I'm spending a lot of time in the Twilio API ecosystem this week, so you will hear multiple stories about what they are up to. This one is highlighting their Call Feedback API and the growing amount of what I'd consider as infrastructure APIs from leading API platforms. The more API platforms mature, the more I see APIs deployed to assist API consumers manage their integrations, as well as get a the core API resources being made available.

Twilio's feedback API focuses on a single API resource, a call, but could just as easily be applied equally as a quality of service feedback endpoint for anything you are serving up, like video, bot responses, recommendations, and beyond. I like the idea of having one endpoint for serving up a resource, and another endpoint for reporting the quality of service around the resource. 

Now that I have filed a report on Twilio's approach to using APIs as part of their platform operations, I will be keeping a closer eye out for other platforms doing similar things. I will consider adding it to my stack of existing API infrastructure APIs, alongside access to account, application, billing, and analytics via an API.

As the growth of API integration continues, I will continue looking at the API pioneers for examples of how we can be providing more infrastructure focused API resources, that allow API consumers to manage, orchestrate, and automate their API integrations. As developers use a larger number of APIs to drive any single application or system integration, the need to automate accounts, apps, pricing, billing, analytics and feedback loops is only going to grow.

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An Acceptable Business Model Page For Your API Platform

One thing I look at closely when I review API platforms is how they approach the monetization of their API resources, and the resulting plans, pricing, and access tiers. How platforms think about, and present this aspect of their operations provide a wealth of insights into what a company's motivations are behind their API operations.

I found the approach by 3D printing API platform i.materialise to be an interesting approach which goes beyond just charging for API access and focuses on helping API consumers align their business model with i.materialises. i.materialise presents API consumers with two possible routes, with the first being referral based, and the second being a deeper, white label relationship.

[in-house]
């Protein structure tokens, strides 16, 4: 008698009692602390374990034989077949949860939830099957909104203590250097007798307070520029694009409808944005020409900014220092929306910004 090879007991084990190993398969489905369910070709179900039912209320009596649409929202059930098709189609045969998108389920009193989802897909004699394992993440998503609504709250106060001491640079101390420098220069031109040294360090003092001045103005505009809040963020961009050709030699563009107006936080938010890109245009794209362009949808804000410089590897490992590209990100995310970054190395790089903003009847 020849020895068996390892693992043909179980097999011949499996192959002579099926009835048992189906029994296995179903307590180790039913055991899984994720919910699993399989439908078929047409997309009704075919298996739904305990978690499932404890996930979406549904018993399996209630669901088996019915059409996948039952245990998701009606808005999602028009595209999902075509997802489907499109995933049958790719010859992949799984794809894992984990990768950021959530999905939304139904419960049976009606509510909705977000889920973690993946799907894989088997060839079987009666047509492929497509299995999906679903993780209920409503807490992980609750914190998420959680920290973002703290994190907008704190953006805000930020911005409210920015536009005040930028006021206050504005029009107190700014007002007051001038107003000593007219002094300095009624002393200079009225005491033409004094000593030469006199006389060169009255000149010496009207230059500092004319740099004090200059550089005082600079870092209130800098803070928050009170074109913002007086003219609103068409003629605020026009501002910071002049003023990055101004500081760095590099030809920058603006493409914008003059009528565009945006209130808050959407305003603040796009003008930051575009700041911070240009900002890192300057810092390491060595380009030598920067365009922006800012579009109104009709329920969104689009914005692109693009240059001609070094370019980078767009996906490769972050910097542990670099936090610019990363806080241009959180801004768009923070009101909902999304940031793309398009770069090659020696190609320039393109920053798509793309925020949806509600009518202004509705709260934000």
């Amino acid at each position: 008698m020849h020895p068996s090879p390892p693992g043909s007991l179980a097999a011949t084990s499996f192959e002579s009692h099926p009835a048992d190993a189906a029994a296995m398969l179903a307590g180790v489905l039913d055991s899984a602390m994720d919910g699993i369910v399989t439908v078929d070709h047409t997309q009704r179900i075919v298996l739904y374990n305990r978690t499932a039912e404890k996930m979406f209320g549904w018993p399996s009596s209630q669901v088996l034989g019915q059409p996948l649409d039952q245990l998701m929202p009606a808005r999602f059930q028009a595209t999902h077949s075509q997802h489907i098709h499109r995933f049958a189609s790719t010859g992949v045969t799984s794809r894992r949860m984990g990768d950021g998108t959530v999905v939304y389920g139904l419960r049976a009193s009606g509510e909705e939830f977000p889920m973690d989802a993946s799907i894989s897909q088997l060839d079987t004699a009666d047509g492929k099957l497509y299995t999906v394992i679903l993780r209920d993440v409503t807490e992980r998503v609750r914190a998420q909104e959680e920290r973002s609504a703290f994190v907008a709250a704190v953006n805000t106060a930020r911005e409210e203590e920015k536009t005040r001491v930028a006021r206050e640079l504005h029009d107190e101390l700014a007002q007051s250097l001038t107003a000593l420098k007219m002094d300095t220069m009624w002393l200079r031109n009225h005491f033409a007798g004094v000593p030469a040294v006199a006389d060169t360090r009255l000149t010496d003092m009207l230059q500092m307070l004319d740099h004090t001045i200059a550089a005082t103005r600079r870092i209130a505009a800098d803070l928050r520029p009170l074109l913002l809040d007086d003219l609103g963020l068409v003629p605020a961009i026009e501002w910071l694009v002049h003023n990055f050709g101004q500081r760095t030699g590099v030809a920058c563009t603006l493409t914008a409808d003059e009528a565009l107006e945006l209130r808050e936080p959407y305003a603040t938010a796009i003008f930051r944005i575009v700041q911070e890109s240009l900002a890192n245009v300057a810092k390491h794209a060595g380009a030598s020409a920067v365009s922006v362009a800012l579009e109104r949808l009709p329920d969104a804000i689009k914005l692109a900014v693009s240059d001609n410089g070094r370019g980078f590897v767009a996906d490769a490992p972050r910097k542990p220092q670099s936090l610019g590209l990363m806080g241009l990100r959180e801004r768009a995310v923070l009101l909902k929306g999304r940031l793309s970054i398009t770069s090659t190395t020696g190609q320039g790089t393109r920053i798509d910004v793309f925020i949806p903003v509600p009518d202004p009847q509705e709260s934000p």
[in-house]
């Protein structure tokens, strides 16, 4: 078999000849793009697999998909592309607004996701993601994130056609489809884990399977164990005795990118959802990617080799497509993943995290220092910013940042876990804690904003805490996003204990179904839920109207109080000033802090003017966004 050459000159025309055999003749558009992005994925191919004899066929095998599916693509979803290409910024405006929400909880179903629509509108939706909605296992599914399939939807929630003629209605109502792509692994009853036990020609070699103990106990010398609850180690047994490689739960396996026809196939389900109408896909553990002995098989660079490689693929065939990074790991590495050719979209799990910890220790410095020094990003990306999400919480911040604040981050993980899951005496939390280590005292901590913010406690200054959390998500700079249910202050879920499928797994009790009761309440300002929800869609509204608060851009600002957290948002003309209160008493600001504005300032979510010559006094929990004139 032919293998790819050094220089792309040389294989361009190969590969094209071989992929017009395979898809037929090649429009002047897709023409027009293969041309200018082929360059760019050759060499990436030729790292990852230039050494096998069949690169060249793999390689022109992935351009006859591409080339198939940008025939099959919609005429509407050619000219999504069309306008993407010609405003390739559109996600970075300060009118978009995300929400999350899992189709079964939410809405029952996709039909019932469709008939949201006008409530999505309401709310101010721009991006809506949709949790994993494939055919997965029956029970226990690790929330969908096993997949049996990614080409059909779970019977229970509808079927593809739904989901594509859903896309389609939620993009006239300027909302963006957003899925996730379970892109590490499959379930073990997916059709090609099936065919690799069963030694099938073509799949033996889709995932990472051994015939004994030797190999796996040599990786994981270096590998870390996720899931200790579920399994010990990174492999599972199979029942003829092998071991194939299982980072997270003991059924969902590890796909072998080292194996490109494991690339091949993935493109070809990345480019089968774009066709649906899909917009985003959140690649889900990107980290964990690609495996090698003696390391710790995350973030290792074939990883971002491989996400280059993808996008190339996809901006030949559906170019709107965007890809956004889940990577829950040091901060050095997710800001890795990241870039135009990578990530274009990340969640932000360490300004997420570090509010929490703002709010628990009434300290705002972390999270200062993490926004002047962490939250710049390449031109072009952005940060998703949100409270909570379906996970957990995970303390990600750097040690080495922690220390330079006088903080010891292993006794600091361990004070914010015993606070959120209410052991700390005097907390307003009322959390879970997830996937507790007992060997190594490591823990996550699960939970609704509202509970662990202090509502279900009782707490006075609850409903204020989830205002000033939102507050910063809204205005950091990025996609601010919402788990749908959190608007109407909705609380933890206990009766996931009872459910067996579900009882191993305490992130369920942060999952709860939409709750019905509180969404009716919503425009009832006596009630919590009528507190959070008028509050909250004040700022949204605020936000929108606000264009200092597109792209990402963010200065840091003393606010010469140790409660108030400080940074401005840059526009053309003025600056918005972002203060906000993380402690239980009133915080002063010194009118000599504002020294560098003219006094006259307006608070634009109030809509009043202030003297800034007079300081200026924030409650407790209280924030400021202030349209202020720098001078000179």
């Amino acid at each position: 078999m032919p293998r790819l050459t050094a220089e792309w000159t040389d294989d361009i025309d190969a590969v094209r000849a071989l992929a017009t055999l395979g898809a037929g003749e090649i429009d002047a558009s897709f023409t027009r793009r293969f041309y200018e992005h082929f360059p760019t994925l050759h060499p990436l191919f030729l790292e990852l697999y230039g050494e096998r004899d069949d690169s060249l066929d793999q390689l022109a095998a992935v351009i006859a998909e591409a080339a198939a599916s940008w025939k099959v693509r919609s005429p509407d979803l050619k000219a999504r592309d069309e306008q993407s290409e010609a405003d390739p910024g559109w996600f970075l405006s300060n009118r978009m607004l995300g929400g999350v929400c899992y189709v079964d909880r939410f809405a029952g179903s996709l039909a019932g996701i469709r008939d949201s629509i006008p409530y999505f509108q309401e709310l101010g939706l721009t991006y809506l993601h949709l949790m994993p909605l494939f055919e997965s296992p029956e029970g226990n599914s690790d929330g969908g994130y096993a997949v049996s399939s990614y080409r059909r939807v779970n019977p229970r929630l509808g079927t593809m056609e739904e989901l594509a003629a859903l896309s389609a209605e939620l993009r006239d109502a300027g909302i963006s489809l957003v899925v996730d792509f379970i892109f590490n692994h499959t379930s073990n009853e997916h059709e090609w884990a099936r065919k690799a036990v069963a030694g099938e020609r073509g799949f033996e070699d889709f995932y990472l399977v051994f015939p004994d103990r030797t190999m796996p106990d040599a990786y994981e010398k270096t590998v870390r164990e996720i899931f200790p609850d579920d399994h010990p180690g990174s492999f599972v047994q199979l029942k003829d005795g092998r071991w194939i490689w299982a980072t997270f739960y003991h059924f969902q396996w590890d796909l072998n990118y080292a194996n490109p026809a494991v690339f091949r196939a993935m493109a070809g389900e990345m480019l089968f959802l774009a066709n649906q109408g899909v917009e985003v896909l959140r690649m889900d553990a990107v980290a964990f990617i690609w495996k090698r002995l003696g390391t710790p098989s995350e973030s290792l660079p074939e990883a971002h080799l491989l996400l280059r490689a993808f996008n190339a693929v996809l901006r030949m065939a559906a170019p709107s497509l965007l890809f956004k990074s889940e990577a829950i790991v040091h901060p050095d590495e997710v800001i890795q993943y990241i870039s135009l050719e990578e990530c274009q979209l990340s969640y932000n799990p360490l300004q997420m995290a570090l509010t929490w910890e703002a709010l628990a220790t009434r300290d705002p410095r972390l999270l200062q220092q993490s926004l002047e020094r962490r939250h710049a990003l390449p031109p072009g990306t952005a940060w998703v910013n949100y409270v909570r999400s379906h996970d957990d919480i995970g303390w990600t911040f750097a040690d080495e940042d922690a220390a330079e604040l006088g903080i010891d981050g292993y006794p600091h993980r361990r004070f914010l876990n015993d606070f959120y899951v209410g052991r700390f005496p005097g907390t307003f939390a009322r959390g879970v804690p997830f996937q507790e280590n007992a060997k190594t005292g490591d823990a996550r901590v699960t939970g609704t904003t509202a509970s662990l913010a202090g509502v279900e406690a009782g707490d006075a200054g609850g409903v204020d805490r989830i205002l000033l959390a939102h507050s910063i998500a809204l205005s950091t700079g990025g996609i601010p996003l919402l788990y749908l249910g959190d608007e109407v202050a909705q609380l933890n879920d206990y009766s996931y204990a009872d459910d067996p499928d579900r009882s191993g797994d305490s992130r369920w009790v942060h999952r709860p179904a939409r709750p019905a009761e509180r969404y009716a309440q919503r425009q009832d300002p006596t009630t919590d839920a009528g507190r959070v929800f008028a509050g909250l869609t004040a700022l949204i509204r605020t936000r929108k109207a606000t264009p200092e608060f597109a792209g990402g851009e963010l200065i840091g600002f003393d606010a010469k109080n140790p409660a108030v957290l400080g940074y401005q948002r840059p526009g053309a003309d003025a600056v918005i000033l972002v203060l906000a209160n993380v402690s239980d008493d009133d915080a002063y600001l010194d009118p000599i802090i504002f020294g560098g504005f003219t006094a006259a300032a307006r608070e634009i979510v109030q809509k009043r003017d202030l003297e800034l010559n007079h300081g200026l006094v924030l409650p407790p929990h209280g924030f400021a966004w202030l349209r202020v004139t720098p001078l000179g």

The i.materialise API provides consumers with access to a  full stack of 3D printing APIs, allowing you to upload your model, determine what it will cost to print, all the way to assisting you with order fulfillment, delivery, and invoicing. The i.materialise approach to API monetization is different than other APIs I talk about because it's not about paying for API access. In this situation, it's about providing API access to the manufacturing life cycle -- one that is 3D printer driven. 

While I think utility-based, pay as you go API pricing represent the majority of how we approach API consumption at the moment, I think having your business model aligned, and focused on existing, tangible products and services holds a huge amount of untapped potential for APIs. I'm thinking there are endless numbers of small business out there who would benefit from the process of mapping out their product supply chain and service lifecycles, then the opening up of things as a simple web API--even if it is just for internal, and trusted partner use.

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Twilio Provides Test API Credentials With Magic Phone Numbers

I am always on the hunt for the little things that make API integration easier, and while working to certify my Twilio API definition, I noticed their test credentials. When you are playing with the Twilio API, it's pretty easy to add new keys, and create new apps, but they also offering test credentials along with what they call "Twilio's Magic Numbers" so that you can play without connecting to real phones or making actual charges on your account.